principal pre-Roe statutes prohibited performance of
an abortion upon a pregnant woman unless the procedure was “necessary
to preserve her life, or that of the child with which she [was]
made a woman’s participation in her own abortion a criminal
offense (subject to the same exception). Pursuant
to Roe, § 617.18 was declared unconstitutional in a
pair of decisions by the Minnesota
Court. Both § 617.18
and § 617.19 were repealed in 1974, and
neither would be revived by a decision overruling Roe v.
Wade. Abortions could be performed for any reason before
viability, and for virtually any reason after viability. Regardless
of Roe, any attempt to prohibit abortion (at least before
viability) in Minnesota, even if Roe were overruled,
would be barred by a Minnesota Supreme Court decision recognizing
a fundamental right to abortion on state constitutional grounds
Minn. Stat. Ann. § 617.18 (West 1971).
Minn. Stat. Ann. § 617.19 (West 1971). No
prosecutions were reported under this statute.
State v. Hultgren, 204 N.W.2d 197 (Minn. 1973); State
v. Hodgson, 204 N.W.2d 199 (Minn. 1973). Prior to Roe,
a three-judge federal district court dismissed a challenge
to the principal pre-Roe statutes for want of
a justiciable “case or controversy.” Doe v. Randall,
314 F.Supp. 32, 34 (D. Minn. 1970).
Laws 265, 268, ch. 177, § 7.
of its undefined health exception, Minnesota’s post-viability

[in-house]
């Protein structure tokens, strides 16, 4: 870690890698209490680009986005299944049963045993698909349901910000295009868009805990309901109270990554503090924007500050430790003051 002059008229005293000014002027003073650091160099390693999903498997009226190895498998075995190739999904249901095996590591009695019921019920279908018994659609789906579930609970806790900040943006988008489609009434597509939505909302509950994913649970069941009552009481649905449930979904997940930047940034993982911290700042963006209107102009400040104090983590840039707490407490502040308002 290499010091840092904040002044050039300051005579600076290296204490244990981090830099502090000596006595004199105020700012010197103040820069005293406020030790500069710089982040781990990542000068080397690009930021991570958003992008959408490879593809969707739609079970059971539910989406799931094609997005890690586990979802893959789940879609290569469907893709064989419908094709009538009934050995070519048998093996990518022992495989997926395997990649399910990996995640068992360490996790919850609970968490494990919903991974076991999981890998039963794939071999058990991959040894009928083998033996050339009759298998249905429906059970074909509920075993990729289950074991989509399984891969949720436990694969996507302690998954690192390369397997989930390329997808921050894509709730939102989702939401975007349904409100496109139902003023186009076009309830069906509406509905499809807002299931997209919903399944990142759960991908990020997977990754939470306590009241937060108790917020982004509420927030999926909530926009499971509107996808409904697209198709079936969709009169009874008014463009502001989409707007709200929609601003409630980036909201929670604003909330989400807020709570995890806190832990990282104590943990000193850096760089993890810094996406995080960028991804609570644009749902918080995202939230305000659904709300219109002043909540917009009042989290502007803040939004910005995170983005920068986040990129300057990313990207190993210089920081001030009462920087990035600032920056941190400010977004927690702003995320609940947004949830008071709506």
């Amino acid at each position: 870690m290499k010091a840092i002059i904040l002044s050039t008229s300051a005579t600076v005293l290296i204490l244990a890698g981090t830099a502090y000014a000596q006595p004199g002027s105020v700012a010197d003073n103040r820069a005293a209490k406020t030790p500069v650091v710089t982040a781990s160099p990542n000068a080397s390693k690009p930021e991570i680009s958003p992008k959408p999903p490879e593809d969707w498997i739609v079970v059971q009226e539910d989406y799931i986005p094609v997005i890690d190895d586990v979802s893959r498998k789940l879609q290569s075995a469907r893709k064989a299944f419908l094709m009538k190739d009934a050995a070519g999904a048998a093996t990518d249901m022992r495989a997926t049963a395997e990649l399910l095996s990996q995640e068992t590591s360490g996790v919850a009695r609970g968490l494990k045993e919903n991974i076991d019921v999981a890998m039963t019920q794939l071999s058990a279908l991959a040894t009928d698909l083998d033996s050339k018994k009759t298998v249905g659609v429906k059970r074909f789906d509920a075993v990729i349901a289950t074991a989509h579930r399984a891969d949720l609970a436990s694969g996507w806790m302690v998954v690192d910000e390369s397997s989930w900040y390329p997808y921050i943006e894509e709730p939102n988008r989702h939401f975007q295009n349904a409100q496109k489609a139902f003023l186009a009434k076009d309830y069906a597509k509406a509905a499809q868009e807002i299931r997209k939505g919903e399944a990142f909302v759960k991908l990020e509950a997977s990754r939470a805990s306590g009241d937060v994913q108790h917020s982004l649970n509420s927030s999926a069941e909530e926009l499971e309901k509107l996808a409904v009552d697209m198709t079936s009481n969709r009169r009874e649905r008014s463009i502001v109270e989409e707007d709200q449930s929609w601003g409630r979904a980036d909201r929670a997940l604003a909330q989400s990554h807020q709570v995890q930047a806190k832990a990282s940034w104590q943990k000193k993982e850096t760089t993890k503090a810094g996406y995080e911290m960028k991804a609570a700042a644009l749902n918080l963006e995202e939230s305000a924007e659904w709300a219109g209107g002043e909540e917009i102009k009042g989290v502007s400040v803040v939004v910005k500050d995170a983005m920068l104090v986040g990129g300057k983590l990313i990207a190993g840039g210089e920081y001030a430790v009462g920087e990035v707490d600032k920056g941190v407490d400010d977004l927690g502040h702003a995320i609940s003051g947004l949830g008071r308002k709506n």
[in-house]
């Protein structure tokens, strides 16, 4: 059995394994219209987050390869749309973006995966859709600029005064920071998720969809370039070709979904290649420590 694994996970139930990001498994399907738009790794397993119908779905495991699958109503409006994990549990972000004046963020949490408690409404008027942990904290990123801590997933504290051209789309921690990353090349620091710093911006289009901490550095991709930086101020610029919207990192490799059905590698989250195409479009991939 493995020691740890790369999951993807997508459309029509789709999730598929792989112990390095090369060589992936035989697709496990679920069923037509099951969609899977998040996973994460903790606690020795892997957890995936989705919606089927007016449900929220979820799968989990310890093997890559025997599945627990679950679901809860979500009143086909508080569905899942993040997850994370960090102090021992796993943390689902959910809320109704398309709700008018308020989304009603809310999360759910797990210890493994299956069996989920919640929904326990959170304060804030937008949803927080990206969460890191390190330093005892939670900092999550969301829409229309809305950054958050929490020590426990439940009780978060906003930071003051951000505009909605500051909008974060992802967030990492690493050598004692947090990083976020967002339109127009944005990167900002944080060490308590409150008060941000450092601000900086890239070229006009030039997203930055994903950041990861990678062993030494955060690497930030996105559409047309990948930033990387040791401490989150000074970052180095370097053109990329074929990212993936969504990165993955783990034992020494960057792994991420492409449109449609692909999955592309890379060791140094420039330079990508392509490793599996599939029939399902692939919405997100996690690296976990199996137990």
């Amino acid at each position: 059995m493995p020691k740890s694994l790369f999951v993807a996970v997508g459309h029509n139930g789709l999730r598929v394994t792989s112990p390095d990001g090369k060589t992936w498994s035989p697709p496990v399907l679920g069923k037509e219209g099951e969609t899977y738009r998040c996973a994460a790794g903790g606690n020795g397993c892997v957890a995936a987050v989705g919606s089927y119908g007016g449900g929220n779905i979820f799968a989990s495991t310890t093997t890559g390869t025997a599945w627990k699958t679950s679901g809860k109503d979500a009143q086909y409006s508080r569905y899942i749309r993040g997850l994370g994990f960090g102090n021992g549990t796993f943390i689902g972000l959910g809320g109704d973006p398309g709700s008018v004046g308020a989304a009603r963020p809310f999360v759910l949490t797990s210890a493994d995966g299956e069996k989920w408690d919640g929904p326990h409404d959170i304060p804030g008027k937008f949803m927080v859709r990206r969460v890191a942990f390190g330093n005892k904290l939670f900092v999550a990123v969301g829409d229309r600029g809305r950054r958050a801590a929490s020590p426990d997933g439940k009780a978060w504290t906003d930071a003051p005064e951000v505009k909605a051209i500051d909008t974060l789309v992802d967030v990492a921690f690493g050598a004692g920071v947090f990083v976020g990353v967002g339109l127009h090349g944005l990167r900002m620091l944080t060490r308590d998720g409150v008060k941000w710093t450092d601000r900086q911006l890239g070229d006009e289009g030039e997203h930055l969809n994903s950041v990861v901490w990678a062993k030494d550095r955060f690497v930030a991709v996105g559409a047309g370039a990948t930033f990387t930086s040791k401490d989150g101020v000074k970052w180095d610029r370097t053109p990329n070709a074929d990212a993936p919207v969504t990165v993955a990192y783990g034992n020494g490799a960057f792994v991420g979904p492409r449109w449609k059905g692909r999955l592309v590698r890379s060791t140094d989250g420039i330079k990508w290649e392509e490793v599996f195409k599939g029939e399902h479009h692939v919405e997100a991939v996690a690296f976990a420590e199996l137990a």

statute, see Minn.
Stat. Ann. § 145.412 subd. 3 (West 1998), would
not effectively prohibit post-viability abortions. In
interpreting the undefined health exception in the pre-Roe District
of Columbia abortion statute, the Supreme Court held that “the general usage and modern understanding of the word ‘health’ .
. . includes psychological as well as physical well-being.” United
States v. Vuitch, 402 U.S. 62, 72 (1971). See also
Doe v. Bolton, 410 U.S. 179, 192 (1973) (in determining
whether an abortion is medically necessary, “all factors– physical,
emotional, psychological, familial, and the woman’s age–relevant
to the well-being of the patient” may be considered). There
would be few, if any, abortions that could not be justified
on psychological or emotional grounds.
Women of the State of Minnesota v. Gomez, 542 N.W.2d
17, 27 (Minn. 1995) (“the right of privacy under the
Minnesota Constitution encompasses a woman’s right to
decide to terminate her pregnancy”) (striking down restrictions
on public funding of abortion).